As spring blooms in a riot of bluebells, bright green buds and even brighter skies, it’s hard to miss the accompanying upswell of birdsong. But where the thrushes, Chiffchaffs and Robins get most of the attention, there is one very special bird that heralds the new season with a tune like no other.
The Curlew is a wunderkind worthy of a place in the Music Hall of Fame. Its call has the power to overwhelm us with both joy and sadness and evoke a landscape with a single whistle. It can anchor us so deeply in a place and time that just a recording of a Curlew call, or some cheeky Song Thrush-mimicry will instantly transport you back to a windswept winter beach or sultry summer evening on the moors.
But what’s in a song so iconic? The magic of the Curlew call lies in its range – its mastery of both major and minor notes, and a repertoire that changes with the seasons.
The soundtrack to spring is a triumphant bubbling call as the birds return from their coastal wintering grounds, skudding overhead like clouds borne on storm-winds. This exaltation rises swiftly through the harmonic scale, and it’s thought that a female Curlew will choose a male based on the quality of the highest harmonic in his call.
As the days darken and we pine for the sultry days of summer, the Curlews seem to mourn with us, calling sorrowfully as they fly back to their winter refuges. This haunting ‘cur-lee, cur-lee’ is one of the most evocative sounds in the natural world, reaching deep into the heart as if, described the naturalist, W.H. Hudson, “uttered by some filmy being, half spirit and half bird.”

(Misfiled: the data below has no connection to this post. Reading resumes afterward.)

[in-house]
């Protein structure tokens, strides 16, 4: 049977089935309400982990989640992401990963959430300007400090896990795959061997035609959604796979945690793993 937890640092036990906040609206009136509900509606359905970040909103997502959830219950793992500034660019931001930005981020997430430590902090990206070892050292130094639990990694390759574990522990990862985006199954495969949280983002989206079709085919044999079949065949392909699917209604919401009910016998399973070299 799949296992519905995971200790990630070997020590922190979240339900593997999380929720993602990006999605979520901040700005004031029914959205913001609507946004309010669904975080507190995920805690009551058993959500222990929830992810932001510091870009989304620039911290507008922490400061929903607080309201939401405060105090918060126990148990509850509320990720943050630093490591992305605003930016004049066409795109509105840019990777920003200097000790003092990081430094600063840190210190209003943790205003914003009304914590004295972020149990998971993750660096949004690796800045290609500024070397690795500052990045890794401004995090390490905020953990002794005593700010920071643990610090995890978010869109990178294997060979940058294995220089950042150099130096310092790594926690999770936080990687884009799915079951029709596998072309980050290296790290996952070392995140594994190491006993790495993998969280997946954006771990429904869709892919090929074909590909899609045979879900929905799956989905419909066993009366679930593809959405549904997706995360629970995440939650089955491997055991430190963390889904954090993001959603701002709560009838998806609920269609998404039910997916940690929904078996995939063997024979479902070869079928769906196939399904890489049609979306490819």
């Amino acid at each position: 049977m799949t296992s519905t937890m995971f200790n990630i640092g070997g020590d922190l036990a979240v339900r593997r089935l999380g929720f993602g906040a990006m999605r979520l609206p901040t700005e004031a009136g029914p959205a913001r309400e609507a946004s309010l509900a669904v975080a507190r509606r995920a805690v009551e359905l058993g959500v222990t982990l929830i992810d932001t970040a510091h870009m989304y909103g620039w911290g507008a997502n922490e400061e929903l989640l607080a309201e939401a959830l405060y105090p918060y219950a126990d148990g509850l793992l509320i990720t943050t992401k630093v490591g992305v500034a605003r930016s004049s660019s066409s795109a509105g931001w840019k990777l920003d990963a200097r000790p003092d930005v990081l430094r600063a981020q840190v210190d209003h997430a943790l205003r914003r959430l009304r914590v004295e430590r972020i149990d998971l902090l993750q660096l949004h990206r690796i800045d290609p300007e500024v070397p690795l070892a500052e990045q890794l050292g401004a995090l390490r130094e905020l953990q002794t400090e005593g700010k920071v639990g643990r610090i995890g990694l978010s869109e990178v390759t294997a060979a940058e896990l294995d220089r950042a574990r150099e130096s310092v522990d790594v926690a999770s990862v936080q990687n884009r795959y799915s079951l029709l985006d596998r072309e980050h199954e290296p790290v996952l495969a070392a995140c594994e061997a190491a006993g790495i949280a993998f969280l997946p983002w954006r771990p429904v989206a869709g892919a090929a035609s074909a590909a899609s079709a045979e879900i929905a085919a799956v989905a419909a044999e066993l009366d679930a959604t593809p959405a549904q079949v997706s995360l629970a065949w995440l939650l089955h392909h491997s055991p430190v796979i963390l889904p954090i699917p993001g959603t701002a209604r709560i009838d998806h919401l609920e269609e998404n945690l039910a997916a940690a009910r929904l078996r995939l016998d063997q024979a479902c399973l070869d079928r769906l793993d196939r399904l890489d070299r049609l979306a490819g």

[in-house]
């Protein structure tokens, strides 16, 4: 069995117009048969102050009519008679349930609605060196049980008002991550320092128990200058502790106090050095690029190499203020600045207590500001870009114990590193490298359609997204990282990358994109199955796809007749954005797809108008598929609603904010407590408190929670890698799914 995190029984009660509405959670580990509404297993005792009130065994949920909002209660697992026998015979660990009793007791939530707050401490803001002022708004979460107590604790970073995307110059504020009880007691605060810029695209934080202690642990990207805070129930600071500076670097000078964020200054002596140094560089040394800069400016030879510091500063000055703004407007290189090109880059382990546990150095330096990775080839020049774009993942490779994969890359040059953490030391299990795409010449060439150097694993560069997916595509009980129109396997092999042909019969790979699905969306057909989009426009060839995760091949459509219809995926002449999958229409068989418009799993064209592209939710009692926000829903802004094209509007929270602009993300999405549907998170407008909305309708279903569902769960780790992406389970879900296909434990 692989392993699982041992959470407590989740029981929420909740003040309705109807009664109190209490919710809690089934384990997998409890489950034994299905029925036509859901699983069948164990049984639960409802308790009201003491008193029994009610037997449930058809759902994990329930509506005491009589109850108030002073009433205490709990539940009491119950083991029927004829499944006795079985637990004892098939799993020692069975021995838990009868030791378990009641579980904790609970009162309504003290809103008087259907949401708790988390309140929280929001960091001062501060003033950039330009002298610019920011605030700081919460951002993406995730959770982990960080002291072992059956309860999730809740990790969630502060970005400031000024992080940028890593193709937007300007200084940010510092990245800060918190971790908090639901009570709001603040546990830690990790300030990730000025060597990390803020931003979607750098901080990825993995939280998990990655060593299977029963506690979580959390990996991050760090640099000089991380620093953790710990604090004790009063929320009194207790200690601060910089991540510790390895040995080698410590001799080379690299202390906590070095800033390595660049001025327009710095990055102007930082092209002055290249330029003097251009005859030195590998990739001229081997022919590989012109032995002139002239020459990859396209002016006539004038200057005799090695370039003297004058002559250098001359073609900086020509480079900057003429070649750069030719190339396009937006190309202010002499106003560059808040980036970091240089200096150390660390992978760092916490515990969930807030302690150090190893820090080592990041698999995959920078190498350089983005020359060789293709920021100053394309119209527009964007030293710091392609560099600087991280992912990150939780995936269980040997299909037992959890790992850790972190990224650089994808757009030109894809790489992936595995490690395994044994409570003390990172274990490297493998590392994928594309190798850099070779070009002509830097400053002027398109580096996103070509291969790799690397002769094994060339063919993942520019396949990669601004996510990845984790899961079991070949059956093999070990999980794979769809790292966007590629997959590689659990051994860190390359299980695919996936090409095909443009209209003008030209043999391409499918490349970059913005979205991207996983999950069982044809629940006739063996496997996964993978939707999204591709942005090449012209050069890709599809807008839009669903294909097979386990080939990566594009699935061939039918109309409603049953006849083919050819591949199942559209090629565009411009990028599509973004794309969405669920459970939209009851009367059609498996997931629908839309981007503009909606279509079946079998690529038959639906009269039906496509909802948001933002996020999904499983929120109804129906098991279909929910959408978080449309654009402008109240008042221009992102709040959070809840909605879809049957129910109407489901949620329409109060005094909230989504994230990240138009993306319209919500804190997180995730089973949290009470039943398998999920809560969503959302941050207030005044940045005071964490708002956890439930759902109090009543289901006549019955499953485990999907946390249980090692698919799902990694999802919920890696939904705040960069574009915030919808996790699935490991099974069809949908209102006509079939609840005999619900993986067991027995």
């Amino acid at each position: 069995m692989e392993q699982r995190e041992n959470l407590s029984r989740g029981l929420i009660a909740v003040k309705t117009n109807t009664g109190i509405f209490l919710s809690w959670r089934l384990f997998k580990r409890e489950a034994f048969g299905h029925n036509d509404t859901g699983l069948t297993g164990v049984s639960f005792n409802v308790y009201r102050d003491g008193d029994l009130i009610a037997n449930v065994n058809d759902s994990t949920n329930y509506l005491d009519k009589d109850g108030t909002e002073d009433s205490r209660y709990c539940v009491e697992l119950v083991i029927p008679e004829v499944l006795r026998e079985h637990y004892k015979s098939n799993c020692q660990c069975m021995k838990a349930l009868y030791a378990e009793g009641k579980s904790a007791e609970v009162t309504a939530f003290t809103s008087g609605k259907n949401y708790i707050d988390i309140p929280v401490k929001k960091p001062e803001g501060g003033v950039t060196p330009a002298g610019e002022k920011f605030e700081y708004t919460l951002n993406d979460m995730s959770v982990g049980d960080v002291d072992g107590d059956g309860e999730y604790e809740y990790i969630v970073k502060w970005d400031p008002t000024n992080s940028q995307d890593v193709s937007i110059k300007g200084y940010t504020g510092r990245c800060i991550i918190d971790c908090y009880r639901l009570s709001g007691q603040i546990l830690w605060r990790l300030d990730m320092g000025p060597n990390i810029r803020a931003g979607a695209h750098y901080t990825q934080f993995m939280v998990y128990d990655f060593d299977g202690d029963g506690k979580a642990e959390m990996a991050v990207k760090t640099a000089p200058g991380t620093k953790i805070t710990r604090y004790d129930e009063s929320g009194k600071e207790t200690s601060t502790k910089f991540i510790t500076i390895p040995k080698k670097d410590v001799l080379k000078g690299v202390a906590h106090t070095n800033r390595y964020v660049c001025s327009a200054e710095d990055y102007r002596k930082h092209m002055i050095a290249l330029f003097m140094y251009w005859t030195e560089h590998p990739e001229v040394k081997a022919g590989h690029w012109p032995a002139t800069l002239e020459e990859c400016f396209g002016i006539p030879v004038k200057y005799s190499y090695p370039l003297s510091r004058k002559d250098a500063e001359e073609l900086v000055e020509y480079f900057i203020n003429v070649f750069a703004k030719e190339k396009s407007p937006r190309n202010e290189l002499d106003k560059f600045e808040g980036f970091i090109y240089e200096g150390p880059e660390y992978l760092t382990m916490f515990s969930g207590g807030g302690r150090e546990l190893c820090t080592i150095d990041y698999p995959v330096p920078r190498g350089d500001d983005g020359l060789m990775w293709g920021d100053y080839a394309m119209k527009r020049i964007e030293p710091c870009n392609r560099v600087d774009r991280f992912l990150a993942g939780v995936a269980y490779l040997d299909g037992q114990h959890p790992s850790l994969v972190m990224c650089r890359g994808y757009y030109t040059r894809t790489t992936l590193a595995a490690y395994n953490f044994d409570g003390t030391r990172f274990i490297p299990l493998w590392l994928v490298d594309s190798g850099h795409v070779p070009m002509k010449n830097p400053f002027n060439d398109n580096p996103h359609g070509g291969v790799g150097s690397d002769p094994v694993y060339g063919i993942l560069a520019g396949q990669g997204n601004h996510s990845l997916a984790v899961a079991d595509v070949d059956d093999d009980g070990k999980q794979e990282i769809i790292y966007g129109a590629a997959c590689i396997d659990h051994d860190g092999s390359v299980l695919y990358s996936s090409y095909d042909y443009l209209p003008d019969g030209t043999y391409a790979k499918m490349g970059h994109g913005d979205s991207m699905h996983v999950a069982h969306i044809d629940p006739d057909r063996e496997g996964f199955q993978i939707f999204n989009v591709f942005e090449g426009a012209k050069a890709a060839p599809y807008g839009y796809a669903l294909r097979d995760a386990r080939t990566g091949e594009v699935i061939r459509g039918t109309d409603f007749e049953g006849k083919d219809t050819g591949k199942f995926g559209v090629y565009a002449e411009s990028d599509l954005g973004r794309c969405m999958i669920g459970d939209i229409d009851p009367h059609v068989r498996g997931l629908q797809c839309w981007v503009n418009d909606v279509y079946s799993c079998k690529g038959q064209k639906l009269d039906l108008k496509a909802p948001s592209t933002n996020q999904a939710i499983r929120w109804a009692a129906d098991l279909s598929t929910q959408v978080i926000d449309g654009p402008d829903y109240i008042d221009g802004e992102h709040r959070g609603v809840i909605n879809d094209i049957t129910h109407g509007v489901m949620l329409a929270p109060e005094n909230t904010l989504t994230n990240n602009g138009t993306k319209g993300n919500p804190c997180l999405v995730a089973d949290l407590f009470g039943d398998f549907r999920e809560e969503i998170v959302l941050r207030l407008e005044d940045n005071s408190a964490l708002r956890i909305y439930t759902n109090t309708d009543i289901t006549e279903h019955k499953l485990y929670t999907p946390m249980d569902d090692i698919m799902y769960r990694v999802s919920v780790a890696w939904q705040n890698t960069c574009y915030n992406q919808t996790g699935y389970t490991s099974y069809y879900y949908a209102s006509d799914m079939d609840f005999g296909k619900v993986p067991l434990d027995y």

So eerie is this cry that the Curlew has often found itself associated with death. The Seven Whistlers (a group of mysterious birds linked to witches and demons, whose unearthly, after-dark calls were said to presage disaster) were thought to be Curlew. In Wales, the Curlew’s call is associated with Cwn Annwyn: mythical black dogs that harry the souls of the dead across the sky.
The call of the Curlew enriches our lives in so many ways. Without it, our moors, coasts, bogs and grasslands would be emptier – our culture and folklore duller. Their iconic lyricism has inspired poets for centuries, from the days when their ecstatic cries filled the sand and hills from morning into night, until now, when we genuinely risk losing them. It is getting harder and harder to hear a Curlew as predators, modern farming, irresponsible tree planting and climate change chip away at their numbers. Fewer and fewer nests are successful, leaving these long-lived birds without a legacy that will introduce their call to future generations.
Whether you are an artist, a writer, a hiker, a naturalist, a farmer, a bus driver – imagine a world without this call. How big will the hole in your heart be? How much emptier will your walk feel when the soul of the landscape is stolen?
Photos by Tim Melling.